The Ethics Behind the Hackintosh Computer (And Other Things)

The Ethics Behind the Hackintosh Computer (And Other Things)Last week, my fellow LockerGnome writer Matt Ryan discussed the legality of Hackintosh computers. That is, non-Apple-branded computers that run OS X. From the community’s reaction, it appears to be a very sensitive topic for some of our readers.

While Matt was working on his article, once in a while he would bring the topic up in our private chat. It became clear that not only should the legal aspect of Hackintoshes be considered, but ethics as well. I’m setting something straight right now, however: What follows is completely my own opinion. This article’s purpose is to encourage discussion on this topic. If you think I’m dead wrong, go ahead and tell me and the world your views.

To be perfectly clear, the courts don’t look fondly on Hackintoshes, at least in the cases they have dealt with in the past (e.g., Psystar). However, this article isn’t about legality, it’s about ethics. Today we are going to look at what the law should say versus what it says presently.

Why can I say this so confidently, though? To put it simply, ethics are more important than the law (at least in the United States). Laws are defined by the ethics of the lawmakers doing the bill writing and voting. Ideally, laws are therefore defined by the ethics of the people who elected those lawmakers into office (i.e., the population as a whole). If laws were valued more highly than ethics, there would be no Constitution, no Supreme Court, and most likely no United States (at least as we know it).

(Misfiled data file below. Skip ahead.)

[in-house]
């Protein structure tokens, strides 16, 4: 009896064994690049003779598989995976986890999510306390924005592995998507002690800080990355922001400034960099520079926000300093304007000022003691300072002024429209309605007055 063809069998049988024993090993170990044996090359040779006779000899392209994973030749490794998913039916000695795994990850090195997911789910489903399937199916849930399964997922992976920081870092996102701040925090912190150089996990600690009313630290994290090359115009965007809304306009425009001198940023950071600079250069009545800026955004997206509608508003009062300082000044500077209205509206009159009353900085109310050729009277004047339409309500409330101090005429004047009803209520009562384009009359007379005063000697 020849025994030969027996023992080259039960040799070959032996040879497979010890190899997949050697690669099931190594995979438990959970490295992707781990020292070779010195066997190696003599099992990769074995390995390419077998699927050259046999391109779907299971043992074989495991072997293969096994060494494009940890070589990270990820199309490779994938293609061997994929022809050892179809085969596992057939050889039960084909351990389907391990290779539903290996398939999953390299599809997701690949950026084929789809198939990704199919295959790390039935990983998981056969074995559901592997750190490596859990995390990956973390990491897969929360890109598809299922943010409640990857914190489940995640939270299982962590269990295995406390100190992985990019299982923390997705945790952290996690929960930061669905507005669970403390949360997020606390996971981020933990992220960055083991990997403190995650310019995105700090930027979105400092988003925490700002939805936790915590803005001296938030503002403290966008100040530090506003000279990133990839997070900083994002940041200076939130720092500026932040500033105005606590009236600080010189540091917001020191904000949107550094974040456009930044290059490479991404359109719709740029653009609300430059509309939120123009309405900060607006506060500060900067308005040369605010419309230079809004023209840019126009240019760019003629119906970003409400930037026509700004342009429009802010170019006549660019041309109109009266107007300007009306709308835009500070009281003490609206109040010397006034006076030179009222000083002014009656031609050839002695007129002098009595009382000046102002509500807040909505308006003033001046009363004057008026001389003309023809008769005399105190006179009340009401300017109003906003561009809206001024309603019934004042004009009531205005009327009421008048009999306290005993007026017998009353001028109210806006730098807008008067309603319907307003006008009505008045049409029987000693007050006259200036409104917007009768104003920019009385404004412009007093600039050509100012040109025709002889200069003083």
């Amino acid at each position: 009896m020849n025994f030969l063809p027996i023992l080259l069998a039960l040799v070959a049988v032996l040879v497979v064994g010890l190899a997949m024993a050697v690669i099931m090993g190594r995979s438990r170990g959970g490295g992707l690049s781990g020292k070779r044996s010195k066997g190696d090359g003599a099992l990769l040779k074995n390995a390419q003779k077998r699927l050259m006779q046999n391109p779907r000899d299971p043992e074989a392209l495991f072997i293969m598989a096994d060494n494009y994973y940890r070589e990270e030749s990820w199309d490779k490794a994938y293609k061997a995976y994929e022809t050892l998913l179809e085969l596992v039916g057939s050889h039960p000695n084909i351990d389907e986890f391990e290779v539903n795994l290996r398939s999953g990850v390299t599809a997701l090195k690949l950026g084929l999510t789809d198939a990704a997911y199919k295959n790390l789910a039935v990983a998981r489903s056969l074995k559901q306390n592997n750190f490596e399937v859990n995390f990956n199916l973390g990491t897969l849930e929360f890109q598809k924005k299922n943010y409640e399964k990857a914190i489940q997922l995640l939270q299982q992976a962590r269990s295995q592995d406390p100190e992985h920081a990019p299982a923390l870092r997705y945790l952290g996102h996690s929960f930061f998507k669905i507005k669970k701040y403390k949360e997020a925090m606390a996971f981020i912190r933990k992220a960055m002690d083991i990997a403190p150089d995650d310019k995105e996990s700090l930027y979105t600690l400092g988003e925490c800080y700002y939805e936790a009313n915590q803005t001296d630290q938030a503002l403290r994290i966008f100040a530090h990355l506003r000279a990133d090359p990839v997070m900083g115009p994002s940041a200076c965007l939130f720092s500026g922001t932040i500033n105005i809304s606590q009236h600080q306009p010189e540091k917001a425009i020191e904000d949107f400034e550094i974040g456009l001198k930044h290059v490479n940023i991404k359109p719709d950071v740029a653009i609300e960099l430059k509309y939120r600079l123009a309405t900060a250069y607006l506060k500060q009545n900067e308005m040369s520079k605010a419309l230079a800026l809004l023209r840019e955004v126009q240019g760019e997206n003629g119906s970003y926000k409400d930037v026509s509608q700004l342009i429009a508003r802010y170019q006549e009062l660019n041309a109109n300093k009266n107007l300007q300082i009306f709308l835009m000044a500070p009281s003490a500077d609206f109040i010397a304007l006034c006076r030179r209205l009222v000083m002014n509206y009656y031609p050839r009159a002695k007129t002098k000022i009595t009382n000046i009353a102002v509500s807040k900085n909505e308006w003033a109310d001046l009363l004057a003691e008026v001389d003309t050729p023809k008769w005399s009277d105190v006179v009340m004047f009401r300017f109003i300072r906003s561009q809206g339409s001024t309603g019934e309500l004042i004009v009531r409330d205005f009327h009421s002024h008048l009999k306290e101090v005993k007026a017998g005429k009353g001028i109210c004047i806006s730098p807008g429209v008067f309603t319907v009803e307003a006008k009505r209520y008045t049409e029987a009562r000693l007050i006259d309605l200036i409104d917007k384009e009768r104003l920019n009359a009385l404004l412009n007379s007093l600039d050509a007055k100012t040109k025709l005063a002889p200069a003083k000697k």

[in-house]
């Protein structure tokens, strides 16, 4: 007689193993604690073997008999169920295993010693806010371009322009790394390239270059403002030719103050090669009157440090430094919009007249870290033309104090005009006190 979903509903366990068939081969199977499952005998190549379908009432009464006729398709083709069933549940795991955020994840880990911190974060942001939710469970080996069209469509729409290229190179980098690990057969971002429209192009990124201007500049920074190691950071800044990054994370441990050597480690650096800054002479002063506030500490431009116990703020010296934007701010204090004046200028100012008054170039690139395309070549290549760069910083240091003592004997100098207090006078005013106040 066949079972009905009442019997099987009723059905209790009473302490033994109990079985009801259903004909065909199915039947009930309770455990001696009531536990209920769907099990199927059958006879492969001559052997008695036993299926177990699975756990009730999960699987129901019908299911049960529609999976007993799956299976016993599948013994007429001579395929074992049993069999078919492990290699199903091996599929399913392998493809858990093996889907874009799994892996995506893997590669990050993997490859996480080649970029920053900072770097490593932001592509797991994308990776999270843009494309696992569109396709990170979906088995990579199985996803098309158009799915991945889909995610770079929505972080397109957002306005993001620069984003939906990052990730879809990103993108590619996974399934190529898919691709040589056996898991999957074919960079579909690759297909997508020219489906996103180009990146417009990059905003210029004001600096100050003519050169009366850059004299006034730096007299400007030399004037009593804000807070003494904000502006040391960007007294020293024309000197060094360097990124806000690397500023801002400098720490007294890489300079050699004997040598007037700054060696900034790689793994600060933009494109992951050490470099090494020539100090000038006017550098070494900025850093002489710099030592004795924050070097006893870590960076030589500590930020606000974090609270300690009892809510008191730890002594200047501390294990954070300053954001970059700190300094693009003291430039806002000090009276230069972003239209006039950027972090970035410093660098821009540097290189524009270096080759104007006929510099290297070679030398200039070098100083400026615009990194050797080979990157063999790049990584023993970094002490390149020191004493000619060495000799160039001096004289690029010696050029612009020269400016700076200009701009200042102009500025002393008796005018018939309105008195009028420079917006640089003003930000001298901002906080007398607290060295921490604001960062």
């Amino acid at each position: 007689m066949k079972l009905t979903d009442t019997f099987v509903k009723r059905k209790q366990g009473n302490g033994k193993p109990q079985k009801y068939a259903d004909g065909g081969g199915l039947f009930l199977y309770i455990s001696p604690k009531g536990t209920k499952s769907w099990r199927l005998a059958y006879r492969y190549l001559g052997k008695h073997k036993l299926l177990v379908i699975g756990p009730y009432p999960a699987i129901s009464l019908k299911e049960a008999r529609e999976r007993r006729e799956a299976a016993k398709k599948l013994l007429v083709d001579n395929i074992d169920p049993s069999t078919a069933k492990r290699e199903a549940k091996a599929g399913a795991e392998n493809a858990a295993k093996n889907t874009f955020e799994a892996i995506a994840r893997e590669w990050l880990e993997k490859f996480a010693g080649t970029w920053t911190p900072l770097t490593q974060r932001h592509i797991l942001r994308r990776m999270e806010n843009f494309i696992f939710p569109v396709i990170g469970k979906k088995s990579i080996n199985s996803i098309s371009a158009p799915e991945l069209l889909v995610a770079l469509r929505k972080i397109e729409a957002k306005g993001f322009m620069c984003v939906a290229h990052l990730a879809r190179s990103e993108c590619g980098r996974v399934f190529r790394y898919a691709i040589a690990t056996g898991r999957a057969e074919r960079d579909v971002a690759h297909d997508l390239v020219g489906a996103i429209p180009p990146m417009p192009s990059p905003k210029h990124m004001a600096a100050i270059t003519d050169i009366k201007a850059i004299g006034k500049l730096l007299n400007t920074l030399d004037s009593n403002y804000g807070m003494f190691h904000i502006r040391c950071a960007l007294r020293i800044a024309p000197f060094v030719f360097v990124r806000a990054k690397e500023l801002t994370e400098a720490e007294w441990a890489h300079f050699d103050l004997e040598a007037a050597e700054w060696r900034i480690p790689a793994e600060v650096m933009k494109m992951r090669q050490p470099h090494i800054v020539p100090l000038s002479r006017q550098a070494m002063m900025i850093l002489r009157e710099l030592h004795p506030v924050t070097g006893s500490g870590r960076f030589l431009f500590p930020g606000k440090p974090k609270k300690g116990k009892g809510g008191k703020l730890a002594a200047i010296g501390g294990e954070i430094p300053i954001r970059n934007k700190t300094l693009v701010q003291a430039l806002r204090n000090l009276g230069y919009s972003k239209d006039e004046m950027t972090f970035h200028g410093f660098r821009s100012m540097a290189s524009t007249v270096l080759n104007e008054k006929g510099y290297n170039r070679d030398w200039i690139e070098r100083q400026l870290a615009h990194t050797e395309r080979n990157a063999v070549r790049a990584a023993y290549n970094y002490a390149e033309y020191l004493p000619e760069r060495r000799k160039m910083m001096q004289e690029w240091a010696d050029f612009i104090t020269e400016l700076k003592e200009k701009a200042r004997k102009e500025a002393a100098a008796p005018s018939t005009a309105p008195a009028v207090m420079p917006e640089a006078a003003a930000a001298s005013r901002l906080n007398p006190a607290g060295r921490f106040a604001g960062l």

Moving on to the topic at hand: Hackintoshes. In Matt’s article, he concluded that Hackintoshes are illegal on the grounds that you are breaking Apple’s EULA, which states:

The Apple software (including Boot ROM code), any third party software, documentation, interfaces, content, fonts and any data accompanying this License whether preinstalled on Apple-branded hardware, on disk, in read only memory, on any other media or in any other form (collectively the “Apple Software”) are licensed, not sold, to you by Apple Inc. (“Apple”) for use only under the terms of this License. Apple and/or Apple’s licensors retain ownership of the Apple Software itself and reserve all rights not expressly granted to you.

So, according to Apple’s EULA, you don’t own the software. Fair enough, I suppose, as any software that isn’t public domain is licensed in some shape or form. As an open source supporter myself, I fully support Apple’s rights to license its software under its terms. That is, of course, as long as those terms are sane and ethical (at least to the point where they don’t sound absolutely tyrannical). Further down in the EULA:

The grants set forth in this License do not permit you to, and you agree not to, install, use or run the Apple Software on any non-Apple-branded computer, or to enable others to do so.